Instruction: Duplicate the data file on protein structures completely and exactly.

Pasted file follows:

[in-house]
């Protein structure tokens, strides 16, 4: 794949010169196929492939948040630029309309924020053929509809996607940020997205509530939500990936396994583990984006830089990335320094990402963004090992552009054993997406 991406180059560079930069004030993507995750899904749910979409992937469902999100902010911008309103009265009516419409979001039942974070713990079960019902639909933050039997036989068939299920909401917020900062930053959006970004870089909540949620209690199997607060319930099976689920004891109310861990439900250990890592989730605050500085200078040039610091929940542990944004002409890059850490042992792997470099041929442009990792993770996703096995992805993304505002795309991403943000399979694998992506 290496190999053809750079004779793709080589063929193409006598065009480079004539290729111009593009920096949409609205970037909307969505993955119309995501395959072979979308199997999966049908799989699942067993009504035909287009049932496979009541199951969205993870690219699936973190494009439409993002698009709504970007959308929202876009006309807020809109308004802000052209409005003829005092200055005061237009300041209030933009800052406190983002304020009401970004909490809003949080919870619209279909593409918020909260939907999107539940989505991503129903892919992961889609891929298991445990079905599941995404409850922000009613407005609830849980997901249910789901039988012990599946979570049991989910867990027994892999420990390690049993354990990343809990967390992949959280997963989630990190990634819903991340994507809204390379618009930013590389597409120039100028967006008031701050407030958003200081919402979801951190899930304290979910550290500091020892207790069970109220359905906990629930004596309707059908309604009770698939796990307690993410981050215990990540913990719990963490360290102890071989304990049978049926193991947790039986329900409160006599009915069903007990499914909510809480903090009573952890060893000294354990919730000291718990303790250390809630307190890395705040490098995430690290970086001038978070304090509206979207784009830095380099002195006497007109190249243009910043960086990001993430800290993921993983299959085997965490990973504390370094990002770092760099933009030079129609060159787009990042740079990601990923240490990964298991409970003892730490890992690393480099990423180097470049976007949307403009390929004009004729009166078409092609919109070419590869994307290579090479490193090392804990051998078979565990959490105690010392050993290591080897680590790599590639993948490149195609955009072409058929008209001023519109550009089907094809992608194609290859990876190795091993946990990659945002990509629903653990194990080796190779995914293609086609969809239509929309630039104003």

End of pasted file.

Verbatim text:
[in-house]
């Protein structure tokens, strides 16, 4: 794949010169196929492939948040630029309309924020053929509809996607940020997205509530939500990936396994583990984006830089990335320094990402963004090992552009054993997406 991406180059560079930069004030993507995750899904749910979409992937469902999100902010911008309103009265009516419409979001039942974070713990079960019902639909933050039997036989068939299920909401917020900062930053959006970004870089909540949620209690199997607060319930099976689920004891109310861990439900250990890592989730605050500085200078040039610091929940542990944004002409890059850490042992792997470099041929442009990792993770996703096995992805993304505002795309991403943000399979694998992506 290496190999053809750079004779793709080589063929193409006598065009480079004539290729111009593009920096949409609205970037909307969505993955119309995501395959072979979308199997999966049908799989699942067993009504035909287009049932496979009541199951969205993870690219699936973190494009439409993002698009709504970007959308929202876009006309807020809109308004802000052209409005003829005092200055005061237009300041209030933009800052406190983002304020009401970004909490809003949080919870619209279909593409918020909260939907999107539940989505991503129903892919992961889609891929298991445990079905599941995404409850922000009613407005609830849980997901249910789901039988012990599946979570049991989910867990027994892999420990390690049993354990990343809990967390992949959280997963989630990190990634819903991340994507809204390379618009930013590389597409120039100028967006008031701050407030958003200081919402979801951190899930304290979910550290500091020892207790069970109220359905906990629930004596309707059908309604009770698939796990307690993410981050215990990540913990719990963490360290102890071989304990049978049926193991947790039986329900409160006599009915069903007990499914909510809480903090009573952890060893000294354990919730000291718990303790250390809630307190890395705040490098995430690290970086001038978070304090509206979207784009830095380099002195006497007109190249243009910043960086990001993430800290993921993983299959085997965490990973504390370094990002770092760099933009030079129609060159787009990042740079990601990923240490990964298991409970003892730490890992690393480099990423180097470049976007949307403009390929004009004729009166078409092609919109070419590869994307290579090479490193090392804990051998078979565990959490105690010392050993290591080897680590790599590639993948490149195609955009072409058929008209001023519109550009089907094809992608194609290859990876190795091993946990990659945002990509629903653990194990080796190779995914293609086609969809239509929309630039104003």